Then, it is Ash Wednesday and as the light in the world around us gently, slowly increases, Lent begins our descent into the season of penance and into a richer, fuller meaning of what this baby, now grown man, is really about. The journey of 40 days in the wilderness, our road the deep, jewel-like, Lenten purple, begins with cross-shaped ashes. Our baptismal cross of Christ marked on our faces is visible to all the world. Remember o mortal, you are dust and unto dust you shall return. Made of dust but in the shape of life.
Holy Week arrives. Palm Sunday. Light spring air smelling like fresh grass and melted snow and warming earth all around us. We start the reading of the passion of Christ outside with the waving of Palm branches. Hymns of triumph—but a triumph we know is not yet fulfilled. Palm Sunday is as much a preview of the royalty of the King of Kings as spring is the hint of summer’s thriving glory. And yet, there is more in this story we must go through before real triumph is here. For then it is Maundy Thursday and the stripping of the worship area of all adornment. All celebration. Seemingly all hope. The altar is bare and the sanctuary somehow feels vulnerable and empty.
Good Friday arrives with black on the cross. The stark contrast with Palm Sunday is deep and unmistakable. The tomb closes round us all.
And then, suddenly, it is Easter. White and Gold drape the altar like rivers of light and hope. Halleluiahs and the scent of lilies fill the air. Jesus Christ is Risen Today! Halleluiah! And the Halleluiahs echo on for a very long time.
The wheel of the year turns again. Through the heat of the Summer when the whole world seems to be buzzing humming exploding with life, Pentecost explodes like wind and fire. The Spirit blows through the church, filling, calling, gathering. Growing. The brilliant red on the altar turns to green—the color of growing things. Of life and hope. The season of the church, as it is called. The church is growing. Lush green. The innumerable shades of green growing throughout the ancient mountains rising all around us.
Even as those mountains begin to dress in first gold and red, then brown, a color slide down the hills. Even as the winds get just a little cooler once more; butternut squash and corn and pumpkins are ready. Apples need to be picked and turned to applesauce. Even as the great round Harvest and Hunter’s moons declare again the turning of the wheel of the year, even so, the church remains green. Evergreen, like our God. Ever growing like roots deep in the dark rich earth of these mist covered mountains. The nights lengthen and the light seems more and more precious, golden and fleeting.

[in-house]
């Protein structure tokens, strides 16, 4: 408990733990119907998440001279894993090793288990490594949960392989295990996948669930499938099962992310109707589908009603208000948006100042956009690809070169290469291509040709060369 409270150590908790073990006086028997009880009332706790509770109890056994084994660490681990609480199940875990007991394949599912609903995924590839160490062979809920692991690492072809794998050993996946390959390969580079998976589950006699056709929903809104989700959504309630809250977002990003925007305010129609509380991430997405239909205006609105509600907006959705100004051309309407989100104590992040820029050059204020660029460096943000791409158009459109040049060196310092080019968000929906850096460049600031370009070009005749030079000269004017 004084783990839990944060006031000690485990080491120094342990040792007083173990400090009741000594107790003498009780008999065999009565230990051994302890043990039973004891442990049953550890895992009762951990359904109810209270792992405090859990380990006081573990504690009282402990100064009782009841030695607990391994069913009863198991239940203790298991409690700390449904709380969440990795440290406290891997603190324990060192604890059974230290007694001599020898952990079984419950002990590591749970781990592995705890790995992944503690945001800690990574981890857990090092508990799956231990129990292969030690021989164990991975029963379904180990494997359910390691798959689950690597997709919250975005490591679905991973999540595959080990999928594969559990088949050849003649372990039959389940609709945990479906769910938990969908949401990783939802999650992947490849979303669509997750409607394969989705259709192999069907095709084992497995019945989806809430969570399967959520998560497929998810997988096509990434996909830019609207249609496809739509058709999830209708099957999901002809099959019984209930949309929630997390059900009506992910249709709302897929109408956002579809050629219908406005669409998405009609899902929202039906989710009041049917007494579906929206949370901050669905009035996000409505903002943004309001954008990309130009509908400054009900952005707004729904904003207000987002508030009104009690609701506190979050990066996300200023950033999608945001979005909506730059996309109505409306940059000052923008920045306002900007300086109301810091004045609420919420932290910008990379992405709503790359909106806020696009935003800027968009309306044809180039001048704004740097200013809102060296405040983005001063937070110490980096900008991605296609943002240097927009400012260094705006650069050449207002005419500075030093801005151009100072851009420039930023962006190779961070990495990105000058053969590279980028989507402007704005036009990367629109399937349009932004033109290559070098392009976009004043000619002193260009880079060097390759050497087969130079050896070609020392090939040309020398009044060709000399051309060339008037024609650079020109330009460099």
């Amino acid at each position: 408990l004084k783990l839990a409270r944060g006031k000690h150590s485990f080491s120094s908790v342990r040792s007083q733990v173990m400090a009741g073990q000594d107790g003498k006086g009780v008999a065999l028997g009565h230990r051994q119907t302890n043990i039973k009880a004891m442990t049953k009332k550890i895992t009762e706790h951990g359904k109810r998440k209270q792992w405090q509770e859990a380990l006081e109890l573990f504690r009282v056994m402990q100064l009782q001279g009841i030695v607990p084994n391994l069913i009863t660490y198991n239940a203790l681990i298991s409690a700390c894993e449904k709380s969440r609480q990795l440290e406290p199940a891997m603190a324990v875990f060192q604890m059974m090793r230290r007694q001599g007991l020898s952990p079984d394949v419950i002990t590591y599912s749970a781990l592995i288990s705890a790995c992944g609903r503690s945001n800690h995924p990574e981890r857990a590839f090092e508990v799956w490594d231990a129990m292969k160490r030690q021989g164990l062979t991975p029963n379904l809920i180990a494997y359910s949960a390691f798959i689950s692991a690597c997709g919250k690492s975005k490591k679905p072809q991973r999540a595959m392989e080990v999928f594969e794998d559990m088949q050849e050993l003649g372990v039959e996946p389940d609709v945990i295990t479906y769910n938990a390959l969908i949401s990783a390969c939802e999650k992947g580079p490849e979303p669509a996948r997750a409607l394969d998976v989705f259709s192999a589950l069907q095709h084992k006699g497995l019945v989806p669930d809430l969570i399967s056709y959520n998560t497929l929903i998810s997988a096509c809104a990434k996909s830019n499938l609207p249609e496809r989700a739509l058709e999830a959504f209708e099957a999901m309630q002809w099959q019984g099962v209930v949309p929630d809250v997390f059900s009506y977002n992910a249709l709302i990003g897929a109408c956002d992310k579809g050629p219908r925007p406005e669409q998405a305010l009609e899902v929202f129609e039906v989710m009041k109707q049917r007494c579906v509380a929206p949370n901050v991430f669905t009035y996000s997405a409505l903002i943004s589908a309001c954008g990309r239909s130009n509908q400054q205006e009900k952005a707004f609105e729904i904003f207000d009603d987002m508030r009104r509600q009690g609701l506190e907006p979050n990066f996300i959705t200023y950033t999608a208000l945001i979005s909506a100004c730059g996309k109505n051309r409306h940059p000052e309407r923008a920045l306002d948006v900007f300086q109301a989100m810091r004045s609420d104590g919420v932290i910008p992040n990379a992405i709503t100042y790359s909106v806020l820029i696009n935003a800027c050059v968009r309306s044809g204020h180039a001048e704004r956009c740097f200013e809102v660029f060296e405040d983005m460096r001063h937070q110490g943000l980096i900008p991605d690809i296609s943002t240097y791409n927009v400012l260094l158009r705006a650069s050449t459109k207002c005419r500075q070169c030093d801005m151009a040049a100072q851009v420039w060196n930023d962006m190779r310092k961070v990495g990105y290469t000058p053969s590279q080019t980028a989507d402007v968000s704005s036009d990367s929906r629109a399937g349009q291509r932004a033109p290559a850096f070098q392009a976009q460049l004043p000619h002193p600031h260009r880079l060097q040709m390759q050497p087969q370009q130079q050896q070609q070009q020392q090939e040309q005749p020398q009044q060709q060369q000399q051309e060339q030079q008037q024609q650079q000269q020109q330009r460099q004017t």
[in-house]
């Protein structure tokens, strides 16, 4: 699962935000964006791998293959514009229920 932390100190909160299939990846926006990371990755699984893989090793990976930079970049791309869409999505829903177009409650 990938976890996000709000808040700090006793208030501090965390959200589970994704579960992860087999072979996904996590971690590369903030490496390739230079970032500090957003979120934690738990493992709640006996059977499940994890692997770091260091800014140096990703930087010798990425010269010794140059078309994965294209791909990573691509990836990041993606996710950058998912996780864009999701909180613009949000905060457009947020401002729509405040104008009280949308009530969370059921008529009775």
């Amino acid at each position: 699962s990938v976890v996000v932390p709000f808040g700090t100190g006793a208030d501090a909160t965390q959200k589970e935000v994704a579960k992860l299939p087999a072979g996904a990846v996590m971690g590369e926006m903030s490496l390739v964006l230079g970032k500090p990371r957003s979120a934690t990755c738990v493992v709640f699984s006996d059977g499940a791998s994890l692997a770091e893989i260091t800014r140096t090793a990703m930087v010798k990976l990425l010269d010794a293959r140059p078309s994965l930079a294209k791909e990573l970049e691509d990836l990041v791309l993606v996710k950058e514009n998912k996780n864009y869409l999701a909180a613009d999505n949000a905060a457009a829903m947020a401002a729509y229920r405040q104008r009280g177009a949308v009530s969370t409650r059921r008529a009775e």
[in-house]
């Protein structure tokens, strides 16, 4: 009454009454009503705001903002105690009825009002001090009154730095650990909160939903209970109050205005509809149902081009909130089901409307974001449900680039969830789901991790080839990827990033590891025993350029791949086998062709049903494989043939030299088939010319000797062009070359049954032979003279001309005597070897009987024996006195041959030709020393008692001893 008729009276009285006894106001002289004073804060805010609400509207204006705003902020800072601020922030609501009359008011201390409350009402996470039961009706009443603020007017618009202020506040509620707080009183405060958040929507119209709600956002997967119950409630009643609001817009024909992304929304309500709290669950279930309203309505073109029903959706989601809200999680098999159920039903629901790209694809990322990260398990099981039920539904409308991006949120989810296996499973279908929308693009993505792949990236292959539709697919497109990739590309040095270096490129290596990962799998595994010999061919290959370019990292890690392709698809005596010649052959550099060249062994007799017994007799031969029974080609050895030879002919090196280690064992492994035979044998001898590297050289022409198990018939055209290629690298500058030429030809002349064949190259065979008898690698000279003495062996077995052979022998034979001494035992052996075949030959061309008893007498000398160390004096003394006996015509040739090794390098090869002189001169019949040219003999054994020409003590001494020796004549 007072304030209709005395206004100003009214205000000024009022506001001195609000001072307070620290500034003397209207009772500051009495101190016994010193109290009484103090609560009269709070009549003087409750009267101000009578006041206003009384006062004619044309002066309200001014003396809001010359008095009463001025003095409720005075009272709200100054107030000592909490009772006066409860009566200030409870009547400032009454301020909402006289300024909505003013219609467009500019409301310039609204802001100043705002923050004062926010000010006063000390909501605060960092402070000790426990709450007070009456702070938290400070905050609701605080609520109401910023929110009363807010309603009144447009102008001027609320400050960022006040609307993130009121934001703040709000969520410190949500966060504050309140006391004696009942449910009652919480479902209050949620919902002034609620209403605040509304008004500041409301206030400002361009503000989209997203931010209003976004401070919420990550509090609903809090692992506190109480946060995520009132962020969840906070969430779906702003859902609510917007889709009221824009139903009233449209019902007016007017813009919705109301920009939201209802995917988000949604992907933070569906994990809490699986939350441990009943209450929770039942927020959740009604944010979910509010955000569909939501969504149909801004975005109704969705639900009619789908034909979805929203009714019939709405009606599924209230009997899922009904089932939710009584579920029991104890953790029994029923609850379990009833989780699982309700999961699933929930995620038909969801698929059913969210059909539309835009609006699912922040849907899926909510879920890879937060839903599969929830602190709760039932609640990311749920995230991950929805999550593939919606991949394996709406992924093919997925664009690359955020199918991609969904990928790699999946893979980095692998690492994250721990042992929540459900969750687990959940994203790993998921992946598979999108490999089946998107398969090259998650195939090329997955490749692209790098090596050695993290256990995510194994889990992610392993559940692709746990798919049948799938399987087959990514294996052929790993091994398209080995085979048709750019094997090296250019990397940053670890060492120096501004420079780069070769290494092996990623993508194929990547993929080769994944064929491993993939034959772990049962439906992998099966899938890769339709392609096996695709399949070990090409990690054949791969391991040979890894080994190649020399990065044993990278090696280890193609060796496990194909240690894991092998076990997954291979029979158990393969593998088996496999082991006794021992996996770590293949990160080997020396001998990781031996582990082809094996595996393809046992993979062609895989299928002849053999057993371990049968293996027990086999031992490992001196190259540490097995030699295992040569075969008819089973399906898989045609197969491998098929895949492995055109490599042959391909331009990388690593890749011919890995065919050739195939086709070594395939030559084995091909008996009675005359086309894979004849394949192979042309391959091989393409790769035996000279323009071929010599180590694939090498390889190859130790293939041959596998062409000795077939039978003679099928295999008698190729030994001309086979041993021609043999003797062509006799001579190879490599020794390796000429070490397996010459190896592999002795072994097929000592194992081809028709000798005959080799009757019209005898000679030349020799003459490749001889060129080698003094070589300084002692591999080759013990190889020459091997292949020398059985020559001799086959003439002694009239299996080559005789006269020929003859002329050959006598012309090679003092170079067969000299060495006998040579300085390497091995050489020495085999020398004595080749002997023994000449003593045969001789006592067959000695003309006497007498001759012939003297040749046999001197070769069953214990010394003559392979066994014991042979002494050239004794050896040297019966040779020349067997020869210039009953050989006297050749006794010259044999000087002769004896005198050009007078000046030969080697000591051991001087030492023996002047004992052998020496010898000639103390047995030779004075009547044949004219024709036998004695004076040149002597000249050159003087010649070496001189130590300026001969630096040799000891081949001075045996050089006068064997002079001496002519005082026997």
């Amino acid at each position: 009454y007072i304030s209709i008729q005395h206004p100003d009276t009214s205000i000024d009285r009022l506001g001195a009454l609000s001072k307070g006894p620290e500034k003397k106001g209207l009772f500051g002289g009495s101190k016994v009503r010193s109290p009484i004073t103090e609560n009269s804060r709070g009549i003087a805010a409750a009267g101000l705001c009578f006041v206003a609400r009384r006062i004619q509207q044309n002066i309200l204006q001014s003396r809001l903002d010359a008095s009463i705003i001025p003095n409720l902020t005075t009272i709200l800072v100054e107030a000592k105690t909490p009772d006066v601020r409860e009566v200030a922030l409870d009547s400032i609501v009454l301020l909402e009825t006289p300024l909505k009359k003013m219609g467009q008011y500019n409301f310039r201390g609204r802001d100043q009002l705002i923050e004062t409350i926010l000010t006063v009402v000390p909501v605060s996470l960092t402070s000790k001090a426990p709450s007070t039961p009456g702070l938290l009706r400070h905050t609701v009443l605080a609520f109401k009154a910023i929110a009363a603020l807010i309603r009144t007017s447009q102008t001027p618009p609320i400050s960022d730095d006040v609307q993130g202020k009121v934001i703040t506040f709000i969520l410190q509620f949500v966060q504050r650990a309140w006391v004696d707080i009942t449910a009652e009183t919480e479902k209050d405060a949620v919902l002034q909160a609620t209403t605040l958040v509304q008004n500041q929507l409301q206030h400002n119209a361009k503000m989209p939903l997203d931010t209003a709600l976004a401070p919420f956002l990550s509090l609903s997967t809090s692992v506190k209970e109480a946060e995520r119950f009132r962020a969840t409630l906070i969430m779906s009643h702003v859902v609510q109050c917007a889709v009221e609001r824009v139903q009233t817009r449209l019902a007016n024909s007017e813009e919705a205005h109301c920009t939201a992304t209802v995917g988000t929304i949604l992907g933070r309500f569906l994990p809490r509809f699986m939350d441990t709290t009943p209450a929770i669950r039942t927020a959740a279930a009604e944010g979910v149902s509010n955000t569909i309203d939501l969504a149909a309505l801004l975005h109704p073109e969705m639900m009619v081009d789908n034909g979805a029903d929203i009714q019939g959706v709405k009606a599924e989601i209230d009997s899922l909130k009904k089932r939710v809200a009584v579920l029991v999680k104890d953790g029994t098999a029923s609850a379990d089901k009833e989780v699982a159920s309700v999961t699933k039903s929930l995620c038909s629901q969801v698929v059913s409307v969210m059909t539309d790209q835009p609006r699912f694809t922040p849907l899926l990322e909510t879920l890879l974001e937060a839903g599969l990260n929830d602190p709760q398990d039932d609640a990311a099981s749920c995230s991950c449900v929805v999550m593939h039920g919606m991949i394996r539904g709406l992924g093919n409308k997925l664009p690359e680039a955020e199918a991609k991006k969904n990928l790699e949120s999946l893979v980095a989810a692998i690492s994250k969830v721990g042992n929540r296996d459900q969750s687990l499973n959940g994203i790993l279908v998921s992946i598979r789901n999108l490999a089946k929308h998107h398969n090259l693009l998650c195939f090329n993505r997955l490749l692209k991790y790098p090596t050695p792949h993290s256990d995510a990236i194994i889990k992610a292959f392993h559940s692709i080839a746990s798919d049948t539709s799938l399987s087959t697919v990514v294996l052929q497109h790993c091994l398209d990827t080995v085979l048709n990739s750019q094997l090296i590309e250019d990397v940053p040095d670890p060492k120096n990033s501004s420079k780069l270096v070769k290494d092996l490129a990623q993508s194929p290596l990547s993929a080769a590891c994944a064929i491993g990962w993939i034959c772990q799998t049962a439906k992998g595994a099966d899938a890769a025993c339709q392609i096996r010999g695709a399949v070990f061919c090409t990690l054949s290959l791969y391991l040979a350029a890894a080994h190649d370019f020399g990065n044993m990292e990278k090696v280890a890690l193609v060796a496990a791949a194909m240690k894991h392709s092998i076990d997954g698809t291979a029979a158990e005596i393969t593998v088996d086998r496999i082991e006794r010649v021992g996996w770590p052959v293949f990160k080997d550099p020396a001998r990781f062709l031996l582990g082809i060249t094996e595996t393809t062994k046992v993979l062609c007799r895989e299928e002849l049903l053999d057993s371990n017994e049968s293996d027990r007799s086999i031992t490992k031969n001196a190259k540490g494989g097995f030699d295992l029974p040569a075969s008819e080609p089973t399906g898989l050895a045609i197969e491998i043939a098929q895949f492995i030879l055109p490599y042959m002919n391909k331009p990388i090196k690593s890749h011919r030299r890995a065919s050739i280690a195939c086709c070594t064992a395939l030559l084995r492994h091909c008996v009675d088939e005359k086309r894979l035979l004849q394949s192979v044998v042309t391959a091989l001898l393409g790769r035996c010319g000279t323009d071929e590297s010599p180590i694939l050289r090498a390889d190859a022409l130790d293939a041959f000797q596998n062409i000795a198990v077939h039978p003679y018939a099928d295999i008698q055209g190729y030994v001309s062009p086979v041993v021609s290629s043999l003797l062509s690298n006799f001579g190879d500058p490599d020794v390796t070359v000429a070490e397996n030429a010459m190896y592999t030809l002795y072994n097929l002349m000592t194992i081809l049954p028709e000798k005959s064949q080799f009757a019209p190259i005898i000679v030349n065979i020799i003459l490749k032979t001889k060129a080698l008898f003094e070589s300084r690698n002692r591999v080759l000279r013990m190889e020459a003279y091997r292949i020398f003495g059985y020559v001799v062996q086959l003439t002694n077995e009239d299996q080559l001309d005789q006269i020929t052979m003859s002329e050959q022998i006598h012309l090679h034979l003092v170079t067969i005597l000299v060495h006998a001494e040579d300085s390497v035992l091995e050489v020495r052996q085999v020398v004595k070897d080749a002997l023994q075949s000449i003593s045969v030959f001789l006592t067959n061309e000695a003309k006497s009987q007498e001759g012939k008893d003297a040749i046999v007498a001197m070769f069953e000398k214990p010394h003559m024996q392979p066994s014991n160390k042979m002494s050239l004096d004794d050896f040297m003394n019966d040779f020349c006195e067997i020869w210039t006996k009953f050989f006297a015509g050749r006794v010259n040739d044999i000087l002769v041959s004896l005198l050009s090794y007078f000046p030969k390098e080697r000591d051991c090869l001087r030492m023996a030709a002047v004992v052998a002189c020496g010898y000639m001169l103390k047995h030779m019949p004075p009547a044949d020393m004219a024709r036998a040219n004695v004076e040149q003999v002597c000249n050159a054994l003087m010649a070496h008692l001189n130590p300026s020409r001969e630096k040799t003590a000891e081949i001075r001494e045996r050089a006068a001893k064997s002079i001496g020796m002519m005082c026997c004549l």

Trick or treaters and tons of candy and costumes. It is All Saints’ again. Lighted candles warm the sanctuary and our hearts. The aroma of burnt tapers, extinguished. Salty tears on cheeks, awaiting the hand of the Lord to wipe them all away. To make all things new. Wait for the Lord, whose day is near. Wait for the Lord, keep watch, take heart.
It is the church’s new year’s eve again. The wheel of the year turns, safely in the hand of God. The winds grow colder, the nights longer, but our hope stronger. We light one candle to watch for Messiah. We pray O come O come Emanuel. With anticipation and excitement we mark off the days because he, our Lord, is coming! Coming as the tiny baby in the manger and coming in clouds descending. Coming again in the deep, cold night, in the star strewn sky, in the gold and rich incense of wise men, in the greening up the mountain. Coming again in the dark, dry ash marking our foreheads, the winding, purple Lenten road, in the crocus and the mountain laurel and the hummingbird. Coming again out of the myrrh scented tomb to walk in the lilies and brilliant summer riot of color, in the wind and fire and the ever green growing church. Coming again to wipe away all tears. Coming again to make all things new.
Preaching about the church year on the last Sunday of Pentecost is a tradition for me. The sermon is taken, as it most often is, from this poem, written in my first year as pastor of this little Appalachian congregation.